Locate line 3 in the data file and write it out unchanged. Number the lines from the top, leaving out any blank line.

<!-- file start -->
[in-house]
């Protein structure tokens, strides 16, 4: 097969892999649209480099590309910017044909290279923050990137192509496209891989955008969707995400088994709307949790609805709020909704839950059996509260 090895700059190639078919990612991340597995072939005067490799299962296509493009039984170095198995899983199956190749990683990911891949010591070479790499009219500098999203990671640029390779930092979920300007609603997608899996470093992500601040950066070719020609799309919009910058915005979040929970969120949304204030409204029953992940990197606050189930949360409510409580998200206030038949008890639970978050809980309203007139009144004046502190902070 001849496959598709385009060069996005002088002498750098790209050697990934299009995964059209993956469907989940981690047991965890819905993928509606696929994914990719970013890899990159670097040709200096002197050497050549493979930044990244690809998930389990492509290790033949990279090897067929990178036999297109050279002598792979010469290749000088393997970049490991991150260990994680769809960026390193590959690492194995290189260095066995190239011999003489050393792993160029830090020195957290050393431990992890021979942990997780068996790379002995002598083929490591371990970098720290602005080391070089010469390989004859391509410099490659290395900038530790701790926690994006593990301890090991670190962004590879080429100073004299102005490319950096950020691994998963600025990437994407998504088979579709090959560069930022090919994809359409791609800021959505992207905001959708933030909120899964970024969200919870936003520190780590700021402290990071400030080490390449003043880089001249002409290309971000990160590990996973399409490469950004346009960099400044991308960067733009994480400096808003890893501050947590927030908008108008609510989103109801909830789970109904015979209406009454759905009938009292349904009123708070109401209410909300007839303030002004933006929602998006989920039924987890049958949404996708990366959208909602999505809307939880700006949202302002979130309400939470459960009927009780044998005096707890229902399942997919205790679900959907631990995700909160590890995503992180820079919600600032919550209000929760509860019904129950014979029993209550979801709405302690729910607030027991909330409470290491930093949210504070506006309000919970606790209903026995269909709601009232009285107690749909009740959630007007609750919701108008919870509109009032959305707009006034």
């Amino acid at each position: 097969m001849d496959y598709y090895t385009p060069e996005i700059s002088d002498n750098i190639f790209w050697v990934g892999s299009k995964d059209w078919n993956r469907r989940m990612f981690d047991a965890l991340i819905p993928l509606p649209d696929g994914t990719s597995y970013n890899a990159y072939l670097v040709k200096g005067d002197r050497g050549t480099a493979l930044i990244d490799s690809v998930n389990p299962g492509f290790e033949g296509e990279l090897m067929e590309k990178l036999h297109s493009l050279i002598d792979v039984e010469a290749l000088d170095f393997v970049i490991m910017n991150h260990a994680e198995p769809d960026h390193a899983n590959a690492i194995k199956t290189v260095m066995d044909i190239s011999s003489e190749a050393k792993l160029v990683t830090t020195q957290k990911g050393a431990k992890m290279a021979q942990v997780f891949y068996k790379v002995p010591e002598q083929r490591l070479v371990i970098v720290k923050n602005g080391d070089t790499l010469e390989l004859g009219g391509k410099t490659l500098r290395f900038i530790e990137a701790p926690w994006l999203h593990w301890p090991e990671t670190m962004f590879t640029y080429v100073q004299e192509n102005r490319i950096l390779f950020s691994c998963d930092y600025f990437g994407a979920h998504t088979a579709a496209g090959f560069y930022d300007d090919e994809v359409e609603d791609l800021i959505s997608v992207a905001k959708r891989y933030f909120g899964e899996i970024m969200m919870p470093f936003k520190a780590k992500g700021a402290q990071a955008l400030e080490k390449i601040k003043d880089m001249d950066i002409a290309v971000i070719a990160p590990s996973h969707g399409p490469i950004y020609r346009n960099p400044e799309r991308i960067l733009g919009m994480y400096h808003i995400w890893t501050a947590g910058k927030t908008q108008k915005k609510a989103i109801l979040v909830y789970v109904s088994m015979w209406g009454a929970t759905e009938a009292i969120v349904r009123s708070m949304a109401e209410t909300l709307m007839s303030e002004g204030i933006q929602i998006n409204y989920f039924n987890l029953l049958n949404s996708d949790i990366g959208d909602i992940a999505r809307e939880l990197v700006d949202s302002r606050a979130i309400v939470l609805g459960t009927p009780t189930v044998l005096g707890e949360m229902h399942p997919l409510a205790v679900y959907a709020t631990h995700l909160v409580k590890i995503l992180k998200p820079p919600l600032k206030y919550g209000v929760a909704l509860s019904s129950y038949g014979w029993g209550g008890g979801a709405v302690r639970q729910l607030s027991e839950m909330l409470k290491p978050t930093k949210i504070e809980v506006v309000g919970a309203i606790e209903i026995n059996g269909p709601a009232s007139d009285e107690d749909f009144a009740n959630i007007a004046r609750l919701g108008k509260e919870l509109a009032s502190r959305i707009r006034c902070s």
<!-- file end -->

């Amino acid at each position: 097969m001849d496959y598709y090895t385009p060069e996005i700059s002088d002498n750098i190639f790209w050697v990934g892999s299009k995964d059209w078919n993956r469907r989940m990612f981690d047991a965890l991340i819905p993928l509606p649209d696929g994914t990719s597995y970013n890899a990159y072939l670097v040709k200096g005067d002197r050497g050549t480099a493979l930044i990244d490799s690809v998930n389990p299962g492509f290790e033949g296509e990279l090897m067929e590309k990178l036999h297109s493009l050279i002598d792979v039984e010469a290749l000088d170095f393997v970049i490991m910017n991150h260990a994680e198995p769809d960026h390193a899983n590959a690492i194995k199956t290189v260095m066995d044909i190239s011999s003489e190749a050393k792993l160029v990683t830090t020195q957290k990911g050393a431990k992890m290279a021979q942990v997780f891949y068996k790379v002995p010591e002598q083929r490591l070479v371990i970098v720290k923050n602005g080391d070089t790499l010469e390989l004859g009219g391509k410099t490659l500098r290395f900038i530790e990137a701790p926690w994006l999203h593990w301890p090991e990671t670190m962004f590879t640029y080429v100073q004299e192509n102005r490319i950096l390779f950020s691994c998963d930092y600025f990437g994407a979920h998504t088979a579709a496209g090959f560069y930022d300007d090919e994809v359409e609603d791609l800021i959505s997608v992207a905001k959708r891989y933030f909120g899964e899996i970024m969200m919870p470093f936003k520190a780590k992500g700021a402290q990071a955008l400030e080490k390449i601040k003043d880089m001249d950066i002409a290309v971000i070719a990160p590990s996973h969707g399409p490469i950004y020609r346009n960099p400044e799309r991308i960067l733009g919009m994480y400096h808003i995400w890893t501050a947590g910058k927030t908008q108008k915005k609510a989103i109801l979040v909830y789970v109904s088994m015979w209406g009454a929970t759905e009938a009292i969120v349904r009123s708070m949304a109401e209410t909300l709307m007839s303030e002004g204030i933006q929602i998006n409204y989920f039924n987890l029953l049958n949404s996708d949790i990366g959208d909602i992940a999505r809307e939880l990197v700006d949202s302002r606050a979130i309400v939470l609805g459960t009927p009780t189930v044998l005096g707890e949360m229902h399942p997919l409510a205790v679900y959907a709020t631990h995700l909160v409580k590890i995503l992180k998200p820079p919600l600032k206030y919550g209000v929760a909704l509860s019904s129950y038949g014979w029993g209550g008890g979801a709405v302690r639970q729910l607030s027991e839950m909330l409470k290491p978050t930093k949210i504070e809980v506006v309000g919970a309203i606790e209903i026995n059996g269909p709601a009232s007139d009285e107690d749909f009144a009740n959630i007007a004046r609750l919701g108008k509260e919870l509109a009032s502190r959305i707009r006034c902070s």